2013 Annual Report
1a.Objectives (from AD-416):
To examine the potential of this new approach by breeding 35 representative wild soybean stocks from Asia and creating novel soybean materials for a new era in applied breeding.
1b.Approach (from AD-416):
The USDA Soybean germplasm collection currently preserves ~1200 accessions of wild soybean. We will develop a core collection and mini-core collection representative of the larger collection and select 35 for intensive breeding in NC, IL, and MO. The breeding approach is novel and involves mega-scale field grow-outs and selection of adapted lines that capture the diversity of the original wild soybean parent, followed by molecular characterization of products.
The narrow genetic base in US soybean is a major limitation to future yield advances for US soybean production. The greatest source of diversity, WILD SOYBEAN, remains virtually inaccessible to breeders. Recently, USDA-ARS developed a novel breeding approach for large scale transfer of diversity from wild soybean to applied breeding. Our purpose is to realize the potential of this new approach by breeding 35 representative wild soybean stocks from Asia and creating novel soybean materials for a new era in applied breeding. This project is transformative for soybean breeding and has never been attempted.
After 60 years of limited success using this resource, we now expect to have most of the genetic diversity in wild soybean available for applied breeding in a span of a few years.
This project is related to Objective 1 of this in-house project: to discover novel genes/alleles in soybean for ‘improved yield potential’, determine their inheritance, determine genomic location, transfer to adapted germplasm, and release. This is a new project with a very short history, becoming operational in the spring of 2013. In preparation for this project, hybridizations of 20 wild soybean types with US varieties were initiated in 2011, with F1 plants grown in winter nurseries in 2012 and large F2 populations (more than 10 acres) grown and harvested in 2012. Many additional wild soybean hybrids (F1s) were developed in 2012 with F1 plants increased in winter nurseries in 2013. This spring we continued the transfer of wild soybean genomes from 35 diverse USDA accessions to adapted soybean breeding lines by growing large-scale breeding populations and selecting upright plants in NC, MO, and IL. These 35 are part of the USDA mini-core germplasm collection for wild soybean, recently developed at Beltsville. A whole-genomic analysis was initiated for all wild soybean and cultivated parental stock used in this project. The genome analysis will enhance the utility of USB products in applied breeding. We initiated a morphological/biochemical evaluation of plant and seed traits for all wild soybean stock used in this study plus the entire reference wild soybean minicore collection. Refinement of breeding protocols was initiated to streamline the genome transfer process from wild to cultivated soybean. A study was initiated to begin comparing the efficacy of F2 bulk, F2 visual selection, and BC1 backcrossing breeding methods in adapted x wild soybean crosses for development of agronomic breeding lines.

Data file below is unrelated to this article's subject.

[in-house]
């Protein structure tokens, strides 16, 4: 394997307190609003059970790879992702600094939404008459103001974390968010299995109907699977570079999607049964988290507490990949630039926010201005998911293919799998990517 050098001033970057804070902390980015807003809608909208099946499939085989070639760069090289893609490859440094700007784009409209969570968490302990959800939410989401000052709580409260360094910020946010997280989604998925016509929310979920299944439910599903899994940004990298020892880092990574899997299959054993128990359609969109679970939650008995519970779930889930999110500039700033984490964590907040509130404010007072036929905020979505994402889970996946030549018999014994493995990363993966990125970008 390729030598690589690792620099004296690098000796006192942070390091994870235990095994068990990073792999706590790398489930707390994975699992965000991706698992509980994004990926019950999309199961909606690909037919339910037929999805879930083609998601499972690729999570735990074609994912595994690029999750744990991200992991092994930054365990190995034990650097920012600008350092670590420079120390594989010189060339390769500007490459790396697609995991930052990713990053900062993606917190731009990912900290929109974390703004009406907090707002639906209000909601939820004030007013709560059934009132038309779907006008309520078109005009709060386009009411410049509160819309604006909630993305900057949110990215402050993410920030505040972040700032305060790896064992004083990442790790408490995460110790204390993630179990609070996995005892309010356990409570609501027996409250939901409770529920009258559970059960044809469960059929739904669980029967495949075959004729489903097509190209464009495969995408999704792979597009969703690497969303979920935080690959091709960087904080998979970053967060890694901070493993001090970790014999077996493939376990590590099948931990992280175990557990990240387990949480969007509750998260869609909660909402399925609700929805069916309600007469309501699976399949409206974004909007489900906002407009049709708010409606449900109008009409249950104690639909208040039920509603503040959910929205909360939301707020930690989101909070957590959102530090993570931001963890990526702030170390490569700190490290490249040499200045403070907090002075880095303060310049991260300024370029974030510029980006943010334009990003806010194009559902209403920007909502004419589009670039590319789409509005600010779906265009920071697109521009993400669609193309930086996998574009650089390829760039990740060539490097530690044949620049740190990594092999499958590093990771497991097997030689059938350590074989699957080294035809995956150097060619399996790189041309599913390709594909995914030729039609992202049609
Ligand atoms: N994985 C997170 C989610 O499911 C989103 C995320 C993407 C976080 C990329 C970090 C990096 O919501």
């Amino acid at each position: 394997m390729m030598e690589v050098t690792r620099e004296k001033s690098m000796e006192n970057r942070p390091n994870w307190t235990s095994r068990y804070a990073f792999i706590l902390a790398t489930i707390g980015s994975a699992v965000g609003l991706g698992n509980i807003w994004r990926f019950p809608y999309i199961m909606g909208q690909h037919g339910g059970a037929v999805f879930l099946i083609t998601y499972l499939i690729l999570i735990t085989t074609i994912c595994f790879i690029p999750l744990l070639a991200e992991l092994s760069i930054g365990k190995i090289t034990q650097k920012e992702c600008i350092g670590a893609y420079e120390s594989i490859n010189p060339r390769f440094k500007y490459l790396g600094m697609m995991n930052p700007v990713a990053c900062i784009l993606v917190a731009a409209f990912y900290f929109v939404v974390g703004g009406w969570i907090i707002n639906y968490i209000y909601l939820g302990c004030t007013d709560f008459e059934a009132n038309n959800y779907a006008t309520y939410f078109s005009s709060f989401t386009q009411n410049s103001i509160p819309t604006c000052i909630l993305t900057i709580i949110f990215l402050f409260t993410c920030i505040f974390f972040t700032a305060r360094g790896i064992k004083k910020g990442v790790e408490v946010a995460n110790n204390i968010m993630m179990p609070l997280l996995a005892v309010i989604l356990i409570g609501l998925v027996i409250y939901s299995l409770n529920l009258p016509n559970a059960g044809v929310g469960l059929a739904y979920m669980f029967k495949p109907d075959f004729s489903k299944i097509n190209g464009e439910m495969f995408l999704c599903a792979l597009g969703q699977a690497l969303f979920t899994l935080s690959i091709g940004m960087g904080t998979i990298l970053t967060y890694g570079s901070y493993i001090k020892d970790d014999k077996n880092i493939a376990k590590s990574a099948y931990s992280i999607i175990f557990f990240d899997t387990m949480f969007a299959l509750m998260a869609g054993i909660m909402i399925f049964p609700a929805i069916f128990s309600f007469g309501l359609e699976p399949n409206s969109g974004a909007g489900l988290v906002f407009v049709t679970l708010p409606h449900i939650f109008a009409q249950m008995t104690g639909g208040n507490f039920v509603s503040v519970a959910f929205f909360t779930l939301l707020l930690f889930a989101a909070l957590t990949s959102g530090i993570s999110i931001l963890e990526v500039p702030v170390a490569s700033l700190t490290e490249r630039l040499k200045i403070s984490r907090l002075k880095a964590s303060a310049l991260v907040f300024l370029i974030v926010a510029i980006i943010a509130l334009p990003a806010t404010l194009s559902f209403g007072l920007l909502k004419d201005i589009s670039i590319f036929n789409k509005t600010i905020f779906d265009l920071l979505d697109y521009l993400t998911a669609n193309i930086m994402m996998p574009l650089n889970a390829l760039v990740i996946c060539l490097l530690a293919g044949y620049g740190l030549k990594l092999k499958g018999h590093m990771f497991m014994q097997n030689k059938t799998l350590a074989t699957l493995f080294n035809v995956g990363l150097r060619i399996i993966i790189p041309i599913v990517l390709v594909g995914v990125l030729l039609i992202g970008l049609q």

The Authorized Departmental Officer's Designated Representative monitored activities of project through frequent phone calls and emails, two formal meetings, and site visits.